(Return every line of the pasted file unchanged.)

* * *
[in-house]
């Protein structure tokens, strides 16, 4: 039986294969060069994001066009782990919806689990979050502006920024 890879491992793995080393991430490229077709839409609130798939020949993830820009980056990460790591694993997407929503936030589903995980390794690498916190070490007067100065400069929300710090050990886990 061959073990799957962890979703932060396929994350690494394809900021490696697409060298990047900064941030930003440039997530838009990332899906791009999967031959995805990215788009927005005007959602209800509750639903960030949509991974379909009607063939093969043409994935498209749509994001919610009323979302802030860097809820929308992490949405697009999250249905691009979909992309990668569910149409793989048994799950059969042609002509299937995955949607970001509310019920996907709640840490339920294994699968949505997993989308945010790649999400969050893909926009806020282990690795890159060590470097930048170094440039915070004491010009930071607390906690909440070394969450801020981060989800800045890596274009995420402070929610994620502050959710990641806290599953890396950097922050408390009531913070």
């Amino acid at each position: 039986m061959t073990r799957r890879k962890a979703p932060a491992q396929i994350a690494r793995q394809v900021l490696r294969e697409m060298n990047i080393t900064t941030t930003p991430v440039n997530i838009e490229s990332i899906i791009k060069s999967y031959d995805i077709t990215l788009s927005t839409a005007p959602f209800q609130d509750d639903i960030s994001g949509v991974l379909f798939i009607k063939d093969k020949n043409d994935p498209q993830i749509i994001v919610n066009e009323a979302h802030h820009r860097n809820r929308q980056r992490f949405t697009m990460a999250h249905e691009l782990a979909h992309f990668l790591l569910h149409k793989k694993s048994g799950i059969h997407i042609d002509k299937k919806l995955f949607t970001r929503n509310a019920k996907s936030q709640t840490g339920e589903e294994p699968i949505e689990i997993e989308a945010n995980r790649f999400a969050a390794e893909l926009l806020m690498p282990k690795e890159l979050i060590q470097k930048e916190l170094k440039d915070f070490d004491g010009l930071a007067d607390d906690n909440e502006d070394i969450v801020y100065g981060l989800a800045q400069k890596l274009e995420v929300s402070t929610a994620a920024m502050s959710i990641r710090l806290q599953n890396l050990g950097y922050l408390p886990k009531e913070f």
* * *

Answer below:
[in-house]
């Protein structure tokens, strides 16, 4: 039986294969060069994001066009782990919806689990979050502006920024 890879491992793995080393991430490229077709839409609130798939020949993830820009980056990460790591694993997407929503936030589903995980390794690498916190070490007067100065400069929300710090050990886990 061959073990799957962890979703932060396929994350690494394809900021490696697409060298990047900064941030930003440039997530838009990332899906791009999967031959995805990215788009927005005007959602209800509750639903960030949509991974379909009607063939093969043409994935498209749509994001919610009323979302802030860097809820929308992490949405697009999250249905691009979909992309990668569910149409793989048994799950059969042609002509299937995955949607970001509310019920996907709640840490339920294994699968949505997993989308945010790649999400969050893909926009806020282990690795890159060590470097930048170094440039915070004491010009930071607390906690909440070394969450801020981060989800800045890596274009995420402070929610994620502050959710990641806290599953890396950097922050408390009531913070």
């Amino acid at each position: 039986m061959t073990r799957r890879k962890a979703p932060a491992q396929i994350a690494r793995q394809v900021l490696r294969e697409m060298n990047i080393t900064t941030t930003p991430v440039n997530i838009e490229s990332i899906i791009k060069s999967y031959d995805i077709t990215l788009s927005t839409a005007p959602f209800q609130d509750d639903i960030s994001g949509v991974l379909f798939i009607k063939d093969k020949n043409d994935p498209q993830i749509i994001v919610n066009e009323a979302h802030h820009r860097n809820r929308q980056r992490f949405t697009m990460a999250h249905e691009l782990a979909h992309f990668l790591l569910h149409k793989k694993s048994g799950i059969h997407i042609d002509k299937k919806l995955f949607t970001r929503n509310a019920k996907s936030q709640t840490g339920e589903e294994p699968i949505e689990i997993e989308a945010n995980r790649f999400a969050a390794e893909l926009l806020m690498p282990k690795e890159l979050i060590q470097k930048e916190l170094k440039d915070f070490d004491g010009l930071a007067d607390d906690n909440e502006d070394i969450v801020y100065g981060l989800a800045q400069k890596l274009e995420v929300s402070t929610a994620a920024m502050s959710i990641r710090l806290q599953n890396l050990g950097y922050l408390p886990k009531e913070f």